In addition, let me suggest the following idea. Suppose someone wants to commit financial fraud—think Bernie Madoff. In a way that might itself be irrational, in the real world, low interest rates seem to be associated with investors expecting a low percentage of the value of an investment being paid back each year. If expectations for the percentage of the value of an investment that is paid back each year are low, it is much easier to hide financial fraud. By contrast, if after a few years start-up period, if people expect substantial dividends or other payments paid out, then it is harder to hide financial fraud. Another to put it is that in a Ponzi scheme, the rate at which one must find additional investors to defraud is lower when people don’t expect fast payback. In some models, the rate of expected payback is the real interest rate, but it is possible that in the world, it is closer to the nominal interest rate. In any case, the details of the path over time at which investors expect to be paid back matters a lot for how long a fraudulent scheme can last. And the level of interest rates is likely to affect the payback path required by investors.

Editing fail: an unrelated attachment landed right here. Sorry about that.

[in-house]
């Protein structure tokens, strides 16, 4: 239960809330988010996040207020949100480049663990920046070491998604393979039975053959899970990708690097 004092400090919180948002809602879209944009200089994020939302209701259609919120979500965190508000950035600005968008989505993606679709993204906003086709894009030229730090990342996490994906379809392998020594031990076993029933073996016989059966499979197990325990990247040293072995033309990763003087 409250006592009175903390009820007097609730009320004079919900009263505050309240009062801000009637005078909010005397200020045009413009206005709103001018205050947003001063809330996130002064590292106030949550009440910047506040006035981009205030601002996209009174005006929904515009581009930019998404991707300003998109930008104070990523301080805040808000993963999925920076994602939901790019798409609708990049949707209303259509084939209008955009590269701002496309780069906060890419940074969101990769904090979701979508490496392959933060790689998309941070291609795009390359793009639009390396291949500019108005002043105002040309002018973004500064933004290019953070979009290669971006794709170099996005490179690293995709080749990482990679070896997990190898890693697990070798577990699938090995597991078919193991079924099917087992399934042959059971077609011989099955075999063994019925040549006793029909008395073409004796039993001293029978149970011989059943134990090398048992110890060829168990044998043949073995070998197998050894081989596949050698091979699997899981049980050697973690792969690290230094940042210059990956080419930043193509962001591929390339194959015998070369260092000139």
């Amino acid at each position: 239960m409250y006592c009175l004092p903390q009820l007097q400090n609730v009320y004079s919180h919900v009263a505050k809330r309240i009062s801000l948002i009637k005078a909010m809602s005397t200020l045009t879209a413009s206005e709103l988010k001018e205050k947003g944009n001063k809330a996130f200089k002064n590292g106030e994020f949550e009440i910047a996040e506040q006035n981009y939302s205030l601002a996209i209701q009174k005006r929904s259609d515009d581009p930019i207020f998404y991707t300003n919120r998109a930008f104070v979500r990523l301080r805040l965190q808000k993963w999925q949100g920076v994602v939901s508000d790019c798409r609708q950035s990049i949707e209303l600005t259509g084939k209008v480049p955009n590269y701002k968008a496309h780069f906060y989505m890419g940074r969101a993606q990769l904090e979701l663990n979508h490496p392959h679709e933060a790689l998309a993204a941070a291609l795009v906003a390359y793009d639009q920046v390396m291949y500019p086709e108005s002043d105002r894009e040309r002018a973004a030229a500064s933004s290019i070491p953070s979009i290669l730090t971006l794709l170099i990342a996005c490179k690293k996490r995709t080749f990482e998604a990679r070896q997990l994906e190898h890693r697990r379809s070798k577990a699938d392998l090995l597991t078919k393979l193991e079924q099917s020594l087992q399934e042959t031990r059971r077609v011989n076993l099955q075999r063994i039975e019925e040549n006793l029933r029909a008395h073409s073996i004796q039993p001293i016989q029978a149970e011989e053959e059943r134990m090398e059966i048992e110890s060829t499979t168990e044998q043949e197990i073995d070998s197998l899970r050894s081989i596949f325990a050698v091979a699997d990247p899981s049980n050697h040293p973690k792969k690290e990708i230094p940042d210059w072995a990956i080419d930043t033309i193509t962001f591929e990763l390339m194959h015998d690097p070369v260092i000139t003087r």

A couple of final thoughts.
- If “reaching for yield” when interest rates are low is a strong enough phenomenon, it should show up as a reduction in risk premia. But even if lower interest rates raised risk premia, it is quite possible that many individual investors could be taking on more risk as a result of low interest rates. In other words, the response of investors to low interest rates could vary a lot, and it is worth worrying about a maladaptive response to low interest rates by any substantial subgroup of investors, even if other investors react appropriately.
- It is a much bigger step to say they are taking on too much risk, than just to say that they are taking on more risk as a result of low interest rates.